I climbed all 2010-11 season with the recalled tools and did not have any problems, except that the screw on griprest was kind of loose and I had to tighten it. In any case, the griprest problem should be fixed in the fall 2011 model. I really liked the older Nomic (see BD Fusion for a review comparing Fusion with Nomic). The new Nomic is different. I have not compared the new and old side by side, but it seems that the main difference is in weight the new is lighter and the swing feels slightly different. Nomics are my favorite tools because of 1) extremely comfortable grip (I have weak forearms and I love the grip), 2) natural and well balanced swing and 3) excellent sticks that are surprisingly easy to remove. The new Ice Pick is superb. It is really tough and withstands brutal bouncing against granite on thin routes with minimal bend of the tip. With gentle application, it may well stay sharp all season long. I found the spike at the end of Nomics handle fairly feeble. Well, better than nothing on the older model and I do not feel it is a problem for pure ice climbing. Overall, the new Nomics are excellent tools and may be the most versatile steep ice/mixed tools, which still can perform well on alpine routes. I actually, practiced self-arrest with Nomics and found that it was not too much different than with a more classic mountaineering axe (BD Venom).
This is a useful accessory, especially on longer climbs where dropping a tool may turn a nice outing into a mini epic. The new Nomics have a hidden hole in the handle that is designed to accommodate a short loop of cord to which you clip the spinner leash. Unless you are very tall, the length is quite right. However, as noted by other reviews the leash is not that easy to use and has the potential of tangling around ropes and snagging on all sorts of things. You have to be very careful when seconding, as the two cords will find a way to wrap around the top-rope. It is easier on lead, but it is still possible (and quite easy from my own experience) to clip the ice screw over the spinner leash so that the leash will not allow you to move up. It takes a couple of steps to realize that you are tangled in the cords, so downclimbing may be required to sort things out. As these things tend to happen on the steepest and hardest sections (when one tries to get the screw in and clipped fast) it may be a very unpleasant surprise. In short, there is nothing wrong with the product. As always, the more ropes and cords are in use, the more attention should be paid to rope management. If you are sloppy with it, you will hate this product.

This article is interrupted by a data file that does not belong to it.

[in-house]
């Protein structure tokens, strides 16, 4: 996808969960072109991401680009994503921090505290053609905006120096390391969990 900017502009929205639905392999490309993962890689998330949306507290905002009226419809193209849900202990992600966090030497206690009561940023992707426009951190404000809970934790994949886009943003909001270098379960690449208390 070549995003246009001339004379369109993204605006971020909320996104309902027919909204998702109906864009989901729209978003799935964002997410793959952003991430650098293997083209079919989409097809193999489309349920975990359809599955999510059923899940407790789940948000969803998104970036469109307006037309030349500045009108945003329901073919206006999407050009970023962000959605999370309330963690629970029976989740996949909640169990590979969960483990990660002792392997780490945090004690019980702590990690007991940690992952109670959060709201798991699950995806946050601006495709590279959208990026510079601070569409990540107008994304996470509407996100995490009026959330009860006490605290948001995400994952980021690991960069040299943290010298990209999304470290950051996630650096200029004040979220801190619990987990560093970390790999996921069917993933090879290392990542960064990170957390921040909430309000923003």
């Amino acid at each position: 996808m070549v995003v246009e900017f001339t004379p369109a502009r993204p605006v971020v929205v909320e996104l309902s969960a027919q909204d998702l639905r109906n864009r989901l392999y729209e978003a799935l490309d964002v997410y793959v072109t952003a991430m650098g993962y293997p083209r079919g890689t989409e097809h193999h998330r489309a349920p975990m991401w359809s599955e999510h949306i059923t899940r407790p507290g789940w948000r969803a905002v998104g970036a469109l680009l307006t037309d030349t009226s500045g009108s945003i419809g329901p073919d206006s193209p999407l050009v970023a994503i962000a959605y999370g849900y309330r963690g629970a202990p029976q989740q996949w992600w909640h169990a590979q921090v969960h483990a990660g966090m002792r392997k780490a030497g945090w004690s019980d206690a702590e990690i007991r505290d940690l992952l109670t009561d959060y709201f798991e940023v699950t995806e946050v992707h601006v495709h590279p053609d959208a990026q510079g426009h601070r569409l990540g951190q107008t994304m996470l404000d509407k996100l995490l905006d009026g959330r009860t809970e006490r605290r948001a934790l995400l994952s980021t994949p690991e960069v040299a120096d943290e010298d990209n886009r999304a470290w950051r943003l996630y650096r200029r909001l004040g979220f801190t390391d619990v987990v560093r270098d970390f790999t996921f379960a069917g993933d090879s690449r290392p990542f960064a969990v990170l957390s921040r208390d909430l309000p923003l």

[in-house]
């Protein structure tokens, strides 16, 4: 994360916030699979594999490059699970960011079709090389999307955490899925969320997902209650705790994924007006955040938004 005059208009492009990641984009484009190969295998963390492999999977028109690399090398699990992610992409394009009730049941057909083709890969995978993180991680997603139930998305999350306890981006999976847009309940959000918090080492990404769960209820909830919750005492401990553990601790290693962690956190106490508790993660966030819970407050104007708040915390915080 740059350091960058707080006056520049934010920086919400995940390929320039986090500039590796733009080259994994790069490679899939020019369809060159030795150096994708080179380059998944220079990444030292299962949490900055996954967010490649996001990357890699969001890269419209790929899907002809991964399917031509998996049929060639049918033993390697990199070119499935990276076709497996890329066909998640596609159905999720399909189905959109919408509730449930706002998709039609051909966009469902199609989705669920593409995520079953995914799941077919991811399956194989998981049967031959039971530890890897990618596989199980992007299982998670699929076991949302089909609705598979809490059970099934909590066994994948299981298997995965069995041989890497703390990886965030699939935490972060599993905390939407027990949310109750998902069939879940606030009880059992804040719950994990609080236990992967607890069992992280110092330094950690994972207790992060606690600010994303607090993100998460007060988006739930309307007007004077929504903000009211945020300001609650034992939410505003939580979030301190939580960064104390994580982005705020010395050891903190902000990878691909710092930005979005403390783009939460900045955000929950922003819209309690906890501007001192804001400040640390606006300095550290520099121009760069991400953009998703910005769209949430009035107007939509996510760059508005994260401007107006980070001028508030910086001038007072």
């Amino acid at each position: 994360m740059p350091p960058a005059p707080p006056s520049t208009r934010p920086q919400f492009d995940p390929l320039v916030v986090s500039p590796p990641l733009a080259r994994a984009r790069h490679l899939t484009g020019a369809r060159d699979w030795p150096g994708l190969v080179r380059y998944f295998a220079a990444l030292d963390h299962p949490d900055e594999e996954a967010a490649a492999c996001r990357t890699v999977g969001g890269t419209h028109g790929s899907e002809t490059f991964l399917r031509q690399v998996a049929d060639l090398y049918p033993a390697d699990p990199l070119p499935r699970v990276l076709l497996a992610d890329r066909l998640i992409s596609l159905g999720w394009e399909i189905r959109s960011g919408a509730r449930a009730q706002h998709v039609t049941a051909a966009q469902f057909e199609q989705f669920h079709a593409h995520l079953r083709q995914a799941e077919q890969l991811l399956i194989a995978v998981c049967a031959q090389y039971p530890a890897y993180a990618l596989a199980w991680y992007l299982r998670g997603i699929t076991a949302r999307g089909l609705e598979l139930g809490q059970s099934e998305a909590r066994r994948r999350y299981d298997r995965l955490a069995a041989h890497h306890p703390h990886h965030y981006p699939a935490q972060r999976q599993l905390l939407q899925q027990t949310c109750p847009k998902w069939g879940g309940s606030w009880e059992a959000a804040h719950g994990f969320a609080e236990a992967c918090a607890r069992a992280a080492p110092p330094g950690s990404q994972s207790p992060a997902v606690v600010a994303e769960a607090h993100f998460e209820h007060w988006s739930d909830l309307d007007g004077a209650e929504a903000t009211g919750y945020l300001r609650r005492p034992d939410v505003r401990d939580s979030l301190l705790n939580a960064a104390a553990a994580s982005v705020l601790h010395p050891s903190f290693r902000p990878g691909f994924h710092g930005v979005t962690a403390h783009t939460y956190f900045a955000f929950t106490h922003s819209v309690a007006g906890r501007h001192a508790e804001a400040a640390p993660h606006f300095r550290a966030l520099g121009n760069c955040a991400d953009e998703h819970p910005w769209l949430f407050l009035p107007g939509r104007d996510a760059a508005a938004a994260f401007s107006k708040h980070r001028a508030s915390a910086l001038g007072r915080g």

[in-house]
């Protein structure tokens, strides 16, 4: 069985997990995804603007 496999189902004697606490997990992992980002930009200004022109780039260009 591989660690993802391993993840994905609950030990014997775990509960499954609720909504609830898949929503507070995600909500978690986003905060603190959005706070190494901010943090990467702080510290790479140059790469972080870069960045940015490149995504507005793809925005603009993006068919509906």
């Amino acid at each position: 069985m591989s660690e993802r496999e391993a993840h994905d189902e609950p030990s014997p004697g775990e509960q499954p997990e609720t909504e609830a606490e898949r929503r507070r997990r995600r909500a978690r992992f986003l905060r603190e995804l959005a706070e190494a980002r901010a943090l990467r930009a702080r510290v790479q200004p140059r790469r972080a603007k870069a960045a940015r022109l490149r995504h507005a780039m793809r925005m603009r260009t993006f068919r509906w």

The new quarks have a new pick, the T rated Ice pick.
These are very well made and durable screws. They stay sharp despite some abuse. After three seasons, I had a little rust where the hanger meets the screw (nothing to be too concerned) otherwise they look and feel like new. The biggest advantage is the movable handle that allows to place them in awkward spots where other screws would not fit. That is why I have I couple of these on my rack. I have to agree that they are more difficult to take of ice clippers than BD or other screws I use, that is why four stars only. I would recommend them as complements to BD Express, but would not recommend building the whole rack of these.